by Blazej Szperlinski @ October 16, 2012
Milkman subscription

Every good milkman knows his customers well and sometimes drops off a free batch. In return, the customers keep ordering and filling his wallet. One sour bottle may however skew the relationship. It’s in the milkman’s interest to ensure the customer only drinks fresh product.

It would be perfect if every customer had such a dedicated account manager (milkman) who would oversee the customer’s subscription lifecycle and intervene whenever things start going bad. In reality though, most complaints wind up in the customer service department when it’s already too late to put out the fire. This Break & Fix model does not drive any value to neither party and leads to dissatisfaction on both ends.

Subscriptions & customer success

Account cancellation is the worst thing that can happen to the milkman. If rational pricing comes into play, the subscription will be profitable after a given number of renewal cycles. Prior to that moment, the revenue is just recouping acquisition costs and not generating profits. This is the reason most subscriptions come with a contract and penalty for breaking it. Unfortunately, the contract sometimes isn’t enough to keep an account.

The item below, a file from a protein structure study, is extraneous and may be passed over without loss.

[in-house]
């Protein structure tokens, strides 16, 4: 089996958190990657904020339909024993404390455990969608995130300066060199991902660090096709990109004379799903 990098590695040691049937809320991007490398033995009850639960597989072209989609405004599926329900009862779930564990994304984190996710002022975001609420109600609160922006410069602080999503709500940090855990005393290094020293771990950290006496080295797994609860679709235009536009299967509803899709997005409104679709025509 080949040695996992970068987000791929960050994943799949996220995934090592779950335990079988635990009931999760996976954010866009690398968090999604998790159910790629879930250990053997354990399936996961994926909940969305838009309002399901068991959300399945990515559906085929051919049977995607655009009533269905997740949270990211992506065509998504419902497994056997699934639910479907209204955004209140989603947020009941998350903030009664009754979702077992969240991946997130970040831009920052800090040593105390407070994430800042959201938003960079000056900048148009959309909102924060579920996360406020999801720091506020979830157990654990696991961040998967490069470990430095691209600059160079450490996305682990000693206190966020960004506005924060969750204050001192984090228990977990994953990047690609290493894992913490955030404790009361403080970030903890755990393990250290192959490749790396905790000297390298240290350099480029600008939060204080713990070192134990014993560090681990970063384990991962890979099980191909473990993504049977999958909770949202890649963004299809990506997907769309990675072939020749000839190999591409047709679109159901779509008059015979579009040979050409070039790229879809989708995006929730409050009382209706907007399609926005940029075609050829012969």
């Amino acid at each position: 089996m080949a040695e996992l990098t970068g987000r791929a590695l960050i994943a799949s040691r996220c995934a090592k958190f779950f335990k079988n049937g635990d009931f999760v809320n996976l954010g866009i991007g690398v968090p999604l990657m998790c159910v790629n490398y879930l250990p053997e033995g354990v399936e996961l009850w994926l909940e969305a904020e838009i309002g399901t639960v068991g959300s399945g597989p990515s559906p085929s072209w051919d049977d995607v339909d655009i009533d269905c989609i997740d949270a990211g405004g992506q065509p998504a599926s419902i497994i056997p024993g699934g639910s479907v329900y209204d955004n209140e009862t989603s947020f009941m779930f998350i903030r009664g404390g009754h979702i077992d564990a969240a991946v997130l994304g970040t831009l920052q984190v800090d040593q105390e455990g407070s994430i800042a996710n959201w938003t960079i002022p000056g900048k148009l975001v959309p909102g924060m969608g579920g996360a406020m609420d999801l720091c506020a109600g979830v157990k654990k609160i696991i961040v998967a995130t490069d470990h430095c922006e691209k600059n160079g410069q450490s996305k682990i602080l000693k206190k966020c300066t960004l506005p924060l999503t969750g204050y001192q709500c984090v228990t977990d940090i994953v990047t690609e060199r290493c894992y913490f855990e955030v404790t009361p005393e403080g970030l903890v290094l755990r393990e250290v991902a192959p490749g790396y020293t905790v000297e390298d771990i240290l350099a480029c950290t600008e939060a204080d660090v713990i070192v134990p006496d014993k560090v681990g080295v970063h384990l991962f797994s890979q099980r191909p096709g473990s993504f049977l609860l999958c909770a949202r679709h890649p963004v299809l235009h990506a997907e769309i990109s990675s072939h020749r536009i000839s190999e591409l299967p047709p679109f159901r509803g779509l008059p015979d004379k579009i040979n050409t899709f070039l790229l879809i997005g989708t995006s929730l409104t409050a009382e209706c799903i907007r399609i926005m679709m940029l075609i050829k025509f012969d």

Success management delivers an enhancement to the entire customer-milkman interaction. In a traditional sales pipeline marketing drives leads, sales signs them up, account management keeps them updated on changes and customer service apologizes for all inconveniences. Success management shifts their original responsibilities to a more subscription-minded approach. This is extremely important in industries ranging from milk delivery to cloud computing.